Read more on Crested gecko care.

Cataract:

The eye lens loses some of its elasticity and the ability to focus as we grow older which is why some people start using glasses. This condition is known as Cataract. The same is the case with reptiles like crested geckos.

Apart from old age, systemic diseases can also lead to the lens becoming opaque, causing cataracts and it can lead to blindness. If you suspect that your gecko’s eye issues could be related to cataracts try to look for these symptoms;

  • Sight issues such as not noticing food in front of them
  • Decreased appetite

Treatment of eye infection in crested geckos

Treating eye infections in crested geckos is very important. The treatment can be done by using topical antibiotics and systemic antibiotics. These antibiotics help in preventing bacterial growth around the eyes.

To achieve the desired results, these antibiotics are used along with flushing and cleaning the infected area of the eyes.

Preventive measures to control eye disease

To keep your crested gecko healthy, you must ensure to save your gecko from diseases. You may take preventive measures to save your gecko from eye infection such as:

  • Try to keep the habitat that is neat and clean.
  • Maintain a suitable temperature inside the tank to save your gecko from catching any disease. A high temperature may have a bad effect on the gecko’s body and may cause an eye infection. Use a thermostat to track temperature levels.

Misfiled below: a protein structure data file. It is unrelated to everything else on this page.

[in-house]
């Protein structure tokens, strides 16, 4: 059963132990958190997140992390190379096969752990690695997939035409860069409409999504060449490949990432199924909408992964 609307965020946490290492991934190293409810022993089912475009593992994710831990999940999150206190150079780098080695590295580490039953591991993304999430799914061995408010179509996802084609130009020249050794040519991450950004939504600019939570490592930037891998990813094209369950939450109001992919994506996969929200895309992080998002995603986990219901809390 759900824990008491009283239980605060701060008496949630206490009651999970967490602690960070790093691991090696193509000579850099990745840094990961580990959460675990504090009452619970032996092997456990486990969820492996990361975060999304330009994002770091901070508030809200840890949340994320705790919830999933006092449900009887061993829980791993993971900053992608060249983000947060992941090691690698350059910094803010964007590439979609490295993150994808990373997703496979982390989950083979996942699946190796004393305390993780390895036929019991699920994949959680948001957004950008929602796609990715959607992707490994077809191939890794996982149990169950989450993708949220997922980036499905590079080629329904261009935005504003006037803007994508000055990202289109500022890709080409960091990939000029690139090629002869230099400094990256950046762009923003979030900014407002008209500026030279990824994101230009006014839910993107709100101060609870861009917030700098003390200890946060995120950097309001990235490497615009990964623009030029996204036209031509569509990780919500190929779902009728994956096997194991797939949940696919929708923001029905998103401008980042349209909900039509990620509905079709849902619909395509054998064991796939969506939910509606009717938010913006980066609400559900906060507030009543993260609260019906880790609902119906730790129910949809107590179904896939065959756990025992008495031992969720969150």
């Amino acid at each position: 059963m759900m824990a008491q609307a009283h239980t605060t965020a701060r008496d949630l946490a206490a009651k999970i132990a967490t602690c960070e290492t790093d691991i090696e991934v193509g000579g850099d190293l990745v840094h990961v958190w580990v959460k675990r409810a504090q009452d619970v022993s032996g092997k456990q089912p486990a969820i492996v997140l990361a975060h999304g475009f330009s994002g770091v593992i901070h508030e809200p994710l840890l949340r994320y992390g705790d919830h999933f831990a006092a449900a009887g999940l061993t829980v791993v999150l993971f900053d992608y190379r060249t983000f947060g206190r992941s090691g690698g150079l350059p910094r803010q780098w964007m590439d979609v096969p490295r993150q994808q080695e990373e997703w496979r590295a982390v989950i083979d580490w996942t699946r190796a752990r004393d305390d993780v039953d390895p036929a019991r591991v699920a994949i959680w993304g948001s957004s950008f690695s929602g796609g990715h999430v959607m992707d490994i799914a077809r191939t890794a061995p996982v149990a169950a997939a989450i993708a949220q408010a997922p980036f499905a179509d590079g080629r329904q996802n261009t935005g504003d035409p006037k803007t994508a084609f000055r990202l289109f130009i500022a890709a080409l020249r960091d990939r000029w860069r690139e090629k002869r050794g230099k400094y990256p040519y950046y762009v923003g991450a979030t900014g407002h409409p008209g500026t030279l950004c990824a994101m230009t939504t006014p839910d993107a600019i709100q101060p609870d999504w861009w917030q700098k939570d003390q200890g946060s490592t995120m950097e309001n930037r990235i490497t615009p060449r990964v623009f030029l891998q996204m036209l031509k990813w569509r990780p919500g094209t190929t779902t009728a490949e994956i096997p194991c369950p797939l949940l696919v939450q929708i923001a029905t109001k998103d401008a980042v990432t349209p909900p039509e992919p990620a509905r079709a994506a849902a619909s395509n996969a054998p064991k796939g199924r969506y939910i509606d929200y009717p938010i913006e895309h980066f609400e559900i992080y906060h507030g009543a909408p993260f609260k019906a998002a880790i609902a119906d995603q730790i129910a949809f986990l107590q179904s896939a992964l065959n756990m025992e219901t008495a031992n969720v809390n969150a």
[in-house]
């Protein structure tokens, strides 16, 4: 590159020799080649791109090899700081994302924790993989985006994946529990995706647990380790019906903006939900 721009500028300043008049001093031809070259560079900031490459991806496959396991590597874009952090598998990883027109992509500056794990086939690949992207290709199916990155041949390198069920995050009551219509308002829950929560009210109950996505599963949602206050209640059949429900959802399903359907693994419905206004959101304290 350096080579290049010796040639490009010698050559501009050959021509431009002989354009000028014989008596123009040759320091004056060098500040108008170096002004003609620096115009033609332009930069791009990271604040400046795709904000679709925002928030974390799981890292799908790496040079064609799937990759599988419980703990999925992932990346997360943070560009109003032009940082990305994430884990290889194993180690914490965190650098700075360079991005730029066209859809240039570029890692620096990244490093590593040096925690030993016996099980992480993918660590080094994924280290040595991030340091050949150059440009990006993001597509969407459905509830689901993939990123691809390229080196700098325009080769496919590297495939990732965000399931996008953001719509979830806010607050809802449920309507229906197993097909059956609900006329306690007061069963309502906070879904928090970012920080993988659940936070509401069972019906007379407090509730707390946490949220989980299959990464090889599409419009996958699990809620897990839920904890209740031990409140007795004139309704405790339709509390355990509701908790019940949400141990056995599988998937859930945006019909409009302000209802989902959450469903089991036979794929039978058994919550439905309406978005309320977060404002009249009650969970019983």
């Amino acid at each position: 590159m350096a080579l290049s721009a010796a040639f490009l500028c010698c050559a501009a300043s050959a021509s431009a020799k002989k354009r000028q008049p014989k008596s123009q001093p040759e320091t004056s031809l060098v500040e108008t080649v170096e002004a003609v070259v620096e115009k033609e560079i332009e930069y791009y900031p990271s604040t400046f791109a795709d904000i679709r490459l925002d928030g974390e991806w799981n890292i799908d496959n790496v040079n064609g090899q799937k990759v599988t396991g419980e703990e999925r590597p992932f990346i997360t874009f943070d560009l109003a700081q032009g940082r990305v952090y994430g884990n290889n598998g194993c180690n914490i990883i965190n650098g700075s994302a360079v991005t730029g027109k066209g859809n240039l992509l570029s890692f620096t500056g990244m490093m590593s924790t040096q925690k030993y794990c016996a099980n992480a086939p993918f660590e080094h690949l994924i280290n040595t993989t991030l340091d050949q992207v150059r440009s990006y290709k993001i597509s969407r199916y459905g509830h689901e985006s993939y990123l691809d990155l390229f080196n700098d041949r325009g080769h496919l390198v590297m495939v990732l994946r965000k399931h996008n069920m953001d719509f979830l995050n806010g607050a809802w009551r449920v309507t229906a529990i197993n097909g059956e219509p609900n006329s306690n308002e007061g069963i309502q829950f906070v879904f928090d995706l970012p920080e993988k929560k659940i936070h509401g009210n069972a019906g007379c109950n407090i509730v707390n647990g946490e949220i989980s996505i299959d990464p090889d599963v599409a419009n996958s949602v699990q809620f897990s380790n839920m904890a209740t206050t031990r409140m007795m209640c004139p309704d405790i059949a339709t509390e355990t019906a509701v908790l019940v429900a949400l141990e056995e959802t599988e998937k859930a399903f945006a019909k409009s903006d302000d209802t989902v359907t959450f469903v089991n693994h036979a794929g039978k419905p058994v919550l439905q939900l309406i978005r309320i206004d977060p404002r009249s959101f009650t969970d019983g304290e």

• Water bowls and substrate should be cleaned regularly.
  • Choose the substrate inside the tank carefully. Try to stay away from sharp substrates such as gravel that may easily lead to bruises in the eyes.
  • Misting is what maintains the humidity in your gecko’s enclosure. Mist twice per day, light one in the morning and stronger in the evening. Use a hygrometer to track the humidity levels.
  • The edges in the gecko’s enclosure should be smooth. In case your gecko hits his head aggressively in the enclosure, the edges should be smooth enough to not hurt him back.
  • Provide a nutritious diet to your gecko that helps his body to fight against any disease and also helps in increasing the immunity system.
  • It is recommended to bathe your gecko in lukewarm water. Not only do geckos enjoy bathing but this is also a great way to bond with them and add more moisture to their body.

Conclusion:

If you suspect your crested gecko suffering from an eye infection, look out for symptoms such as swelling, eye discharge, or mucus, and your gecko scratching or rubbing their eyes. All you need is a proper treatment for this disease.

The use of antibiotics and drops may help in treating the eye infection, along with flushing, and cleaning the infected area to heal the eye. All you need is to take proper care as the irritation and swelling in the eyes may cause your crested gecko to get aggressive. 

It is important to treat any eye problems quickly to give your gecko the best chance at recovering.

Edward Jones is Editor-in-Chief at AZ Reptiles. He is a true reptile lover. He has a lot of experience in keeping and breeding most reptile pets.